United States District Court, N.D. California
ORDER GRANTING REQUEST FOR SCREENING; DISMISSING
CERTAIN CLAIMS WITH PREJUDICE; ORDERING DEFENDANTS TO SHOW
HAYWOOD S. GILLIAM, JR. United States District Judge
an inmate at Mule Creek State Prison, has filed a pro
se civil rights action. This action was removed to
federal court, Dkt. No. 1, and the Court found that the
complaint alleged federal law claims, Dkt. No. 17. The Court
now reviews the complaint pursuant to 28 U.S.C. §
Standard of Review
federal court must conduct a preliminary screening in any
case in which a prisoner seeks redress from a governmental
entity or officer or employee of a governmental entity.
See 28 U.S.C. § 1915A(a). In its review, the
court must identify any cognizable claims and dismiss any
claims that are frivolous, malicious, fail to state a claim
upon which relief may be granted or seek monetary relief from
a defendant who is immune from such relief. See 28
U.S.C. § 1915A(b)(1), (2). Pro se pleadings
must, however, be liberally construed. See Balistreri v.
Pacifica Police Dep't, 901 F.2d 696, 699 (9th Cir.
Rule of Civil Procedure 8(a)(2) requires only “a short
and plain statement of the claim showing that the pleader is
entitled to relief.” Fed.R.Civ.P. 8(a)(2).
“Specific facts are not necessary; the statement need
only “‘give the defendant fair notice of what the
. . . claim is and the grounds upon which it
rests.'” Erickson v. Pardus, 551 U.S. 89,
93 (2007) (citations omitted). Although a complaint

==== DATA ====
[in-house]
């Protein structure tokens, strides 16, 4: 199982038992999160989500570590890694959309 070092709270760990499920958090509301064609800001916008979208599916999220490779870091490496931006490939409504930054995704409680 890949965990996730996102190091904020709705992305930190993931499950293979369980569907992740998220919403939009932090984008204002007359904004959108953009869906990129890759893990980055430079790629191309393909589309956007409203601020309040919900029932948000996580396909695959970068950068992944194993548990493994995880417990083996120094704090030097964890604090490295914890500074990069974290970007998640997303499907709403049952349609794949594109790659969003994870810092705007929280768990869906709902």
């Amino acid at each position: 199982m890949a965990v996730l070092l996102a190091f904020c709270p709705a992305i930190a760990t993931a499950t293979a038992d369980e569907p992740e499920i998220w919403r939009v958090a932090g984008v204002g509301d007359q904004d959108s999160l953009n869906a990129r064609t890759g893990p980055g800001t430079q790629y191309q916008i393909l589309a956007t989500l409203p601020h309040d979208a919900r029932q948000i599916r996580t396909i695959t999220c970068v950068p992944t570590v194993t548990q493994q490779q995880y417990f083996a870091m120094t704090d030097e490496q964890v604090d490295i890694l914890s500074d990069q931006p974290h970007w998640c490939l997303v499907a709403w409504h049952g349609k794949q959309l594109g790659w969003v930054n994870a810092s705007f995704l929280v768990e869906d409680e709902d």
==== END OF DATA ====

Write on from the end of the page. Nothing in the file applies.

“does not need detailed factual allegations [in order
to state a claim], . . . a plaintiff's obligation to
provide the grounds of his ‘entitle[ment] to
relief' requires more than labels and conclusions, and a
formulaic recitation of the elements of a cause of action
will not do. . . . Factual allegations must be enough to
raise a right to relief above the speculative level.”
Bell Atlantic Corp. v. Twombly, 550 U.S. 544, 555
(2007) (citations omitted). A complaint must proffer
“enough facts to state a claim for relief that is
plausible on its face.” Id. at 570.
state a claim under 42 U.S.C. § 1983, a plaintiff must
allege two essential elements: (1) that a right secured by
the Constitution or laws of the United States was violated,
and (2) that the alleged violation was committed by a person
acting under the color of state law. See West v.
Atkins, 487 U.S. 42, 48 (1988).
names as defendants Correctional Training Facility
(“CTF”) correctional officers J. Barba, M.
Ramirez, DN McCall, and Arnold; CTF Warden Spearman;
California Department of Corrections and Rehabilitation
(“CDCR”) Director Jeffrey Beard; and CDCR Office
of Appeals Chief M. Voong.
to the complaint, on August 21, 2015, while Plaintiff was
housed at CTF, Officer Arnold searched Plaintiff's cell.
During the search, Officer Barba waited outside the cell.
Officer Barba then issued a rules violation report
(“RVR”) on August 25, 2015, falsely stating that
he had personally discovered two bags of pulp and a large bag
of inmate manufactured alcohol during the cell search, and
falsely accusing Plaintiff of possessing inmate manufactured